NATO IN AFGHANISTAN - THE ROAD TO NOWHERE
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It seems that just about every major country has had a go at trying to either conquer or stabilise Afghanistan, all of these attempts failing in one form or another, the most recent attempt being the Russian occupation which fell apart after 15 years of trying.
So what is it about Afghanistan that seems to be so important as to prompt major countries to go even into the place and I think we might restrict the analysis timeline back to the Russian withdraw.
When the Russians actually withdrew from
The Taliban never having been completly defeated and Osama and co never having been captured, the current status in
The problems for NATO are multiple. NATO can forget any notion of normal military operations being effective. In this sort of country with this opponent, normal operations won't work. Small SAS style units can be very effective in this environment and a certain number of these kinds of forces are being deployed. In
In total though, while this year NATO might have limited success in containing the Taliban, the longer-term prospects look vastly different no matter how large the NATO involvement is. I can see a similar scenario occurring as the Russians suffered and, with the current NATO strategy in place, an ultimate NATO defeat in
Add to that the Pakistan factor whereby the longer-term prospects of Pakistan surviving as a pro-American dictatorship are minimal and the prospects for Afghanistan and the region look grim, this given the fact that Pakistan is nuclear-armed and has substantial amounts of modern military hardware.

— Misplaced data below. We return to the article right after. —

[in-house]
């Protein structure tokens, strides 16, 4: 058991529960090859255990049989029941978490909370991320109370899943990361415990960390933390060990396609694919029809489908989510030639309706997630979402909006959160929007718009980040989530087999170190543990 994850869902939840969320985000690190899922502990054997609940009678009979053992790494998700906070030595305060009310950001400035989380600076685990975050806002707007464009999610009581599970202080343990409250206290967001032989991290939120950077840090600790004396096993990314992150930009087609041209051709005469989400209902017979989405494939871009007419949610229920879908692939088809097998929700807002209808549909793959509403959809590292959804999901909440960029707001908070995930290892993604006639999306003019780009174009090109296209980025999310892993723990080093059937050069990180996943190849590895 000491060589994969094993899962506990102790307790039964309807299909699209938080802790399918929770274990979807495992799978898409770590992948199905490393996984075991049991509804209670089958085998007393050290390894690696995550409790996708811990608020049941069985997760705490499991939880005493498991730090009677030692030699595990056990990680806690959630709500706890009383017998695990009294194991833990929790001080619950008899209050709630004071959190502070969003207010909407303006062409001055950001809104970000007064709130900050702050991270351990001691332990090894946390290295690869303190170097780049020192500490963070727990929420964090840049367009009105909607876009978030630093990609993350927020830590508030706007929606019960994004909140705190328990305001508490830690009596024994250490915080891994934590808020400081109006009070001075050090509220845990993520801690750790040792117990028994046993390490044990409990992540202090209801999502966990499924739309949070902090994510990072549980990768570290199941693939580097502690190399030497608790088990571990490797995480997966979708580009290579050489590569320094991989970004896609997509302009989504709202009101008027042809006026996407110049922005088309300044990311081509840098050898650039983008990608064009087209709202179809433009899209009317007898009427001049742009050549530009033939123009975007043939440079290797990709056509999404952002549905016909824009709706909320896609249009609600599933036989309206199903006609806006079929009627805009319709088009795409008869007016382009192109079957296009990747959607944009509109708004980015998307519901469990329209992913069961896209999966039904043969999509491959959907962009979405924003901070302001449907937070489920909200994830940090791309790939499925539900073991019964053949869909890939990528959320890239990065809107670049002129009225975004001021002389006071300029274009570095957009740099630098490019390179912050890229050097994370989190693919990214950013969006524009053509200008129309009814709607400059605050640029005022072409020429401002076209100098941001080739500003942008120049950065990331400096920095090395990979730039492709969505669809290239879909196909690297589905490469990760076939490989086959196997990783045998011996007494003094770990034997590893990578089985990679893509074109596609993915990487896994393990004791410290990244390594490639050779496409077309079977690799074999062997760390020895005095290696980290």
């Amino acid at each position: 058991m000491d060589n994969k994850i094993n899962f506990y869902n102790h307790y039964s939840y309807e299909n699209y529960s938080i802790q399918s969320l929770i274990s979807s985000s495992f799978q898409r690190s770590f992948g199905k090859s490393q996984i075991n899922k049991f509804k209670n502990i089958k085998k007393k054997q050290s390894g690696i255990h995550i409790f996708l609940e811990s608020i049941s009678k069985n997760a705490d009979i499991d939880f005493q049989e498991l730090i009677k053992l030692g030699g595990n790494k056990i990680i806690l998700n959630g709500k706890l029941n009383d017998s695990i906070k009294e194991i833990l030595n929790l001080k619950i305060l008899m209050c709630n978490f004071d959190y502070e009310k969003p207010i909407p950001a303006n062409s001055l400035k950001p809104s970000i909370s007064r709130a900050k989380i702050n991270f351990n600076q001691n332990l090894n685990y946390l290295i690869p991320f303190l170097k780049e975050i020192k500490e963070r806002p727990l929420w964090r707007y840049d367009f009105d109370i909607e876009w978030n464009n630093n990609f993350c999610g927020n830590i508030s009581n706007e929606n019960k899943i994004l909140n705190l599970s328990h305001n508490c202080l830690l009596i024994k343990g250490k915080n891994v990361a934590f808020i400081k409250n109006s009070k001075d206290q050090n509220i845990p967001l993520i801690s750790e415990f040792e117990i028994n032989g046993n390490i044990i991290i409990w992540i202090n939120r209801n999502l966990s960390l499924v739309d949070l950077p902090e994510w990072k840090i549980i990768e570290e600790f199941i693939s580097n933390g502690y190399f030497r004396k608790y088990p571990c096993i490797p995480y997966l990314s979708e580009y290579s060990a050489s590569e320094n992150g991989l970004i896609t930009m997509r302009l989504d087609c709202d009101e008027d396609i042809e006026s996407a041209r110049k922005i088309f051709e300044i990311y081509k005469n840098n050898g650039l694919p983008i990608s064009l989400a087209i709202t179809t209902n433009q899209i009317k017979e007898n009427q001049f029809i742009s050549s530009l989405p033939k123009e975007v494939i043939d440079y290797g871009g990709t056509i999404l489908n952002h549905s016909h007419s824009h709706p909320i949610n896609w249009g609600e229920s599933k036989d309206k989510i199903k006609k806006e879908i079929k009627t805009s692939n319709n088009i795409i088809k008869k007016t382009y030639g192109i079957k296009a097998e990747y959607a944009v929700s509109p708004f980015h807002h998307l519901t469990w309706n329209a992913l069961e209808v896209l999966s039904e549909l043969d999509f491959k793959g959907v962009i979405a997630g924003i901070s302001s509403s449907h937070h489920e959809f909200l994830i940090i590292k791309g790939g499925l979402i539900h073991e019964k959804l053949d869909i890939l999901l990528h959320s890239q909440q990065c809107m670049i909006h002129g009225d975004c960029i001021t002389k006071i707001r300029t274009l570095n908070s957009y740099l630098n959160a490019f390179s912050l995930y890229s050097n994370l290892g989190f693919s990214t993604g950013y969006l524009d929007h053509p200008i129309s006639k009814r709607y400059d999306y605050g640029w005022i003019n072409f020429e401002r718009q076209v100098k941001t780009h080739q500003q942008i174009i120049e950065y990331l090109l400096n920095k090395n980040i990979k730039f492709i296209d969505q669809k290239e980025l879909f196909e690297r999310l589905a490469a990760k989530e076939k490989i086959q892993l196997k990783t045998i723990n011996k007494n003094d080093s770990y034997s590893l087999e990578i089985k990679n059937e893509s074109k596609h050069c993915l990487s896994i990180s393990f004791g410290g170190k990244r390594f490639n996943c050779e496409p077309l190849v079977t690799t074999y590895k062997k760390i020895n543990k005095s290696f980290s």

We shall have to wait and see as to the possible outcomes of this ongoing conflict.
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For Arabs and Muslims their honour or the shaming of themselves and their brethren is something which cannot go unavenged. One must be prepared to die for it. It is linked to the culture of retribution, where a hurt or death brought upon another of one's family, tribe or clan must be avenged and this now extends to one's sect, nation, ethnicity and common religion. Psycho-culturally, the U.S. has entered an unwinable and endless war.
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This article brings forth the ideas we have long known about the politics of war, although perhaps we have forgotten some of the details along the way. Read on . . .
The defeat in Iraq undermines any hope of success in Afghanistan. At least half of the country will fall to the Taliban within two years. The new southern caliphate could become a Pashtunistan, tearing away Pastun tribes and threatening the break up of Pakistan and the creation of an unstable, fundamentalist, nuclear regime there.